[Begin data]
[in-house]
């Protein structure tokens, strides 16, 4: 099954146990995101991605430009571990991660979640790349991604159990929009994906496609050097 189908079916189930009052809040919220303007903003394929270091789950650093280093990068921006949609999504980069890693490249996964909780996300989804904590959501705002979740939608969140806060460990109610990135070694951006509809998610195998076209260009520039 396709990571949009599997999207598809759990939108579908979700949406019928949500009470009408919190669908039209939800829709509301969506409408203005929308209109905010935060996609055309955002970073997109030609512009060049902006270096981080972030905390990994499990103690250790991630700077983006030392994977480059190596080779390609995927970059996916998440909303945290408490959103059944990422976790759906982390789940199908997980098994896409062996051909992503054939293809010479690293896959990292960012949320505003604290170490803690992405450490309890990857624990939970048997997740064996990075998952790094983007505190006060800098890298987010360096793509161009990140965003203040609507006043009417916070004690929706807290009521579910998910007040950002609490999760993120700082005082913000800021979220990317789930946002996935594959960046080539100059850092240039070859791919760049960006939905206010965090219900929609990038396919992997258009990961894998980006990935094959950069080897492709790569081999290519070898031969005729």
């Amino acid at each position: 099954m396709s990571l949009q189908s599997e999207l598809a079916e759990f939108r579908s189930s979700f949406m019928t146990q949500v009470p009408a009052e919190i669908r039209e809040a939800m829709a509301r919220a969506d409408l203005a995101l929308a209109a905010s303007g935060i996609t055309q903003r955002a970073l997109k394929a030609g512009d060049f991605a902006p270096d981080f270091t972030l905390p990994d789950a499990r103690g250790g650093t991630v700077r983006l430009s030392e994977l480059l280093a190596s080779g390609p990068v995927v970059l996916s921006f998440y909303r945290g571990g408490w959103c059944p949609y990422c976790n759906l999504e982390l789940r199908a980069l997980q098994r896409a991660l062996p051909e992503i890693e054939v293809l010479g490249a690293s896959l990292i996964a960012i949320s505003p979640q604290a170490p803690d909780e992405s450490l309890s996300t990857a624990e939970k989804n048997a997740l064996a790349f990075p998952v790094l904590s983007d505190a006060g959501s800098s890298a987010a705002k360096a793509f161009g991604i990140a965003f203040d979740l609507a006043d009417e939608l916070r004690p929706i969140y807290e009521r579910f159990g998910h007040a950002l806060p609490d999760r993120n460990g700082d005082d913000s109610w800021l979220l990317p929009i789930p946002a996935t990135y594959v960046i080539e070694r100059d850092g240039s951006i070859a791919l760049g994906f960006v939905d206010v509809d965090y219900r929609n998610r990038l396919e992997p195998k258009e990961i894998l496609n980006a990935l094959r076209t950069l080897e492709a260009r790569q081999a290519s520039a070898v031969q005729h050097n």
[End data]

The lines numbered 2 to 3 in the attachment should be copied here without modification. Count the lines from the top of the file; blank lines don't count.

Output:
């Protein structure tokens, strides 16, 4: 099954146990995101991605430009571990991660979640790349991604159990929009994906496609050097 189908079916189930009052809040919220303007903003394929270091789950650093280093990068921006949609999504980069890693490249996964909780996300989804904590959501705002979740939608969140806060460990109610990135070694951006509809998610195998076209260009520039 396709990571949009599997999207598809759990939108579908979700949406019928949500009470009408919190669908039209939800829709509301969506409408203005929308209109905010935060996609055309955002970073997109030609512009060049902006270096981080972030905390990994499990103690250790991630700077983006030392994977480059190596080779390609995927970059996916998440909303945290408490959103059944990422976790759906982390789940199908997980098994896409062996051909992503054939293809010479690293896959990292960012949320505003604290170490803690992405450490309890990857624990939970048997997740064996990075998952790094983007505190006060800098890298987010360096793509161009990140965003203040609507006043009417916070004690929706807290009521579910998910007040950002609490999760993120700082005082913000800021979220990317789930946002996935594959960046080539100059850092240039070859791919760049960006939905206010965090219900929609990038396919992997258009990961894998980006990935094959950069080897492709790569081999290519070898031969005729």
């Amino acid at each position: 099954m396709s990571l949009q189908s599997e999207l598809a079916e759990f939108r579908s189930s979700f949406m019928t146990q949500v009470p009408a009052e919190i669908r039209e809040a939800m829709a509301r919220a969506d409408l203005a995101l929308a209109a905010s303007g935060i996609t055309q903003r955002a970073l997109k394929a030609g512009d060049f991605a902006p270096d981080f270091t972030l905390p990994d789950a499990r103690g250790g650093t991630v700077r983006l430009s030392e994977l480059l280093a190596s080779g390609p990068v995927v970059l996916s921006f998440y909303r945290g571990g408490w959103c059944p949609y990422c976790n759906l999504e982390l789940r199908a980069l997980q098994r896409a991660l062996p051909e992503i890693e054939v293809l010479g490249a690293s896959l990292i996964a960012i949320s505003p979640q604290a170490p803690d909780e992405s450490l309890s996300t990857a624990e939970k989804n048997a997740l064996a790349f990075p998952v790094l904590s983007d505190a006060g959501s800098s890298a987010a705002k360096a793509f161009g991604i990140a965003f203040d979740l609507a006043d009417e939608l916070r004690p929706i969140y807290e009521r579910f159990g998910h007040a950002l806060p609490d999760r993120n460990g700082d005082d913000s109610w800021l979220l990317p929009i789930p946002a996935t990135y594959v960046i080539e070694r100059d850092g240039s951006i070859a791919l760049g994906f960006v939905d206010v509809d965090y219900r929609n998610r990038l396919e992997p195998k258009e990961i894998l496609n980006a990935l094959r076209t950069l080897e492709a260009r790569q081999a290519s520039a070898v031969q005729h050097n």